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Vinaya 3.60

Posted: Wed Jun 29, 2016 10:14 am
by Coyote
I get the pariyatti daily words in my inbox every day, and usually I just read the English. However I though it might be a good idea to actually start reading the Pali. In today's passage there is one part that I do not understand. Can anyone help me understand this construction:

Ye dhammā hetuppabhavā,
tesaṃ hetuṃ Tathāgato āha
tesañca yo nirodho;
evaṃvādī Mahāsamaṇo.

I have no problem with the first relative construction starting ye and being taken up by tesaṃ. However I am not sure I understand the second. This translation given is:

Those phenomena arising from a cause,
of these the Enlightened One has told the cause
and also their cessation;
this is the "doctrine" of the Great Recluse.

I'm not sure what the function of the second relative pronoun is and why nirodho is not in the accusative as hetu is, given that it seems to be a mirror of the second line.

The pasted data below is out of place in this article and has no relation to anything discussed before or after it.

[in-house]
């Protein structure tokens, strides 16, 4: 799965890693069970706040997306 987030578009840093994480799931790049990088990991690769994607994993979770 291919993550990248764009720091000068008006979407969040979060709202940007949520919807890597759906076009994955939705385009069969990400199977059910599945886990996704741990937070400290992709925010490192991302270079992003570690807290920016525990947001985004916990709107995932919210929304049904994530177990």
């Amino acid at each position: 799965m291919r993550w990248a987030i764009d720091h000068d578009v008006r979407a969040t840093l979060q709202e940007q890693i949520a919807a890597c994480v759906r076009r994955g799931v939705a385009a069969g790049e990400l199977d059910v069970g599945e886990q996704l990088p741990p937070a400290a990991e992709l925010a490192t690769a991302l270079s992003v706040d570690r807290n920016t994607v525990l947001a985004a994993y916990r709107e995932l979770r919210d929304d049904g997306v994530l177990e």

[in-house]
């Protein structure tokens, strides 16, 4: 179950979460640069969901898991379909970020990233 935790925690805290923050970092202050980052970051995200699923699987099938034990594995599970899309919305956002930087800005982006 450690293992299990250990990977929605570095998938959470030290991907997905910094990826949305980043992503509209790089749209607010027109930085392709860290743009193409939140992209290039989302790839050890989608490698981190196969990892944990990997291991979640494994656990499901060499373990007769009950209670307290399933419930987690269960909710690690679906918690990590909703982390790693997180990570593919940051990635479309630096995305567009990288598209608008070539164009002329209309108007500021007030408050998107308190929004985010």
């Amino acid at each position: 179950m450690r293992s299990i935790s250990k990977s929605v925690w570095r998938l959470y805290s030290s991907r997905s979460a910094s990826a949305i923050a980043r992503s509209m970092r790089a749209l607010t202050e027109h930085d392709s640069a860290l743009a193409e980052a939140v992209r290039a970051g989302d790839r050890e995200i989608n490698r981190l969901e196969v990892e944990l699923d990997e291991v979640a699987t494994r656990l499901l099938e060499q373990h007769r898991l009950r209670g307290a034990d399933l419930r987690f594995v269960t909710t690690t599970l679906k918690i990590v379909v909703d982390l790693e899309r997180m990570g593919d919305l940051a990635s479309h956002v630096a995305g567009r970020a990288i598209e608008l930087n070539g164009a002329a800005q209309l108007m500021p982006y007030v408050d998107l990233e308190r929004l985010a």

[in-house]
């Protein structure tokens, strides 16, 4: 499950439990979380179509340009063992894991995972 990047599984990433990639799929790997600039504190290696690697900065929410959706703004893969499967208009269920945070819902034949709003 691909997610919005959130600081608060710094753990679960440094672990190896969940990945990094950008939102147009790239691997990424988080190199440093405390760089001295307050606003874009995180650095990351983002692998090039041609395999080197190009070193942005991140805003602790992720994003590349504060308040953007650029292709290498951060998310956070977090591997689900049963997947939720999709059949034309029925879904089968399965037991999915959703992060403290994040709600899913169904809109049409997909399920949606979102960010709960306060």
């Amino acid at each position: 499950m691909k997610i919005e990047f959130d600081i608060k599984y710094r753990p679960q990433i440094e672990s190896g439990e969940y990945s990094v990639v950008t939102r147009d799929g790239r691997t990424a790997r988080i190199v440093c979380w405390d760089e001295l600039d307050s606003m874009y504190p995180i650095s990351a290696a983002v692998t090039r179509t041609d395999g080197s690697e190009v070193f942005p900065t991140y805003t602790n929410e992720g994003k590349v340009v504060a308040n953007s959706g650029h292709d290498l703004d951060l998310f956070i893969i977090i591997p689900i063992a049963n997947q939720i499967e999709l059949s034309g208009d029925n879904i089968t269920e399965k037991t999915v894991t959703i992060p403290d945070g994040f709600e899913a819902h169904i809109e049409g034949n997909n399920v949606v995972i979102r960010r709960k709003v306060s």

Re: Vinaya 3.60

Posted: Mon Jul 11, 2016 10:55 am
by schakma94
The translation is good. The first line tells about the dhammas. Notice that dhammas are in plural.
Second line tells about their cause for origination and this cause is used in singular form.
Now the third line tells again about the cessation of those dhammas. To indicate those dhammas mentioned in the first line, here "tesanca" is used. I think it's fairly simple as that.

Re: Vinaya 3.60

Posted: Sat Jul 16, 2016 6:31 pm
by srkris
I asked a friend - and this is what he says (see comments) ... 824744632/

Re: Vinaya 3.60

Posted: Mon Jul 25, 2016 2:02 pm
by Coyote
Thanks so much! 'That which is thier cessation' makes much more sense of the relative clause. :anjali:

Re: Vinaya 3.60

Posted: Sat Aug 13, 2016 7:16 am
by papercrane1
I've found that the English words "as for" and "which/who" can be very useful when translating Pāli relative pronouns like yo, ye, yā, yaṃ, yesaṃ, etc.

For instance:
Ye dhammā hetuppabhavā,
tesaṃ hetuṃ Tathāgato āha
tesañca yo nirodho;
evaṃvādī Mahāsamaṇo.

"As for dhammas which are produced from a cause:
The Tathāgata has spoken of their cause.
And as for their cessation:
The Great Recluse is a preacher of such."
Or at SN 23.2:
Rūpe kho, rādha, yo chando yo rāgo nandī taṇhā, tatra satto, tatra visatto, tasmā sattoti vuccati.
"O Rādha, as for desire, passion, delight, and craving in relation to form: stuck therein, tightly stuck therein, one is therefore called 'a being.'"
Or at SN 22.29:
Yo, bhikkhave, rūpaṃ abhinandati, dukkhaṃ so abhinandati. Yo dukkhaṃ abhinandati, aparimutto so dukkhasmāti vadāmi.
"O monks, as for one who delights in form: he delights in suffering. As for one who delights in suffering: 'He is not released from suffering,' I say!"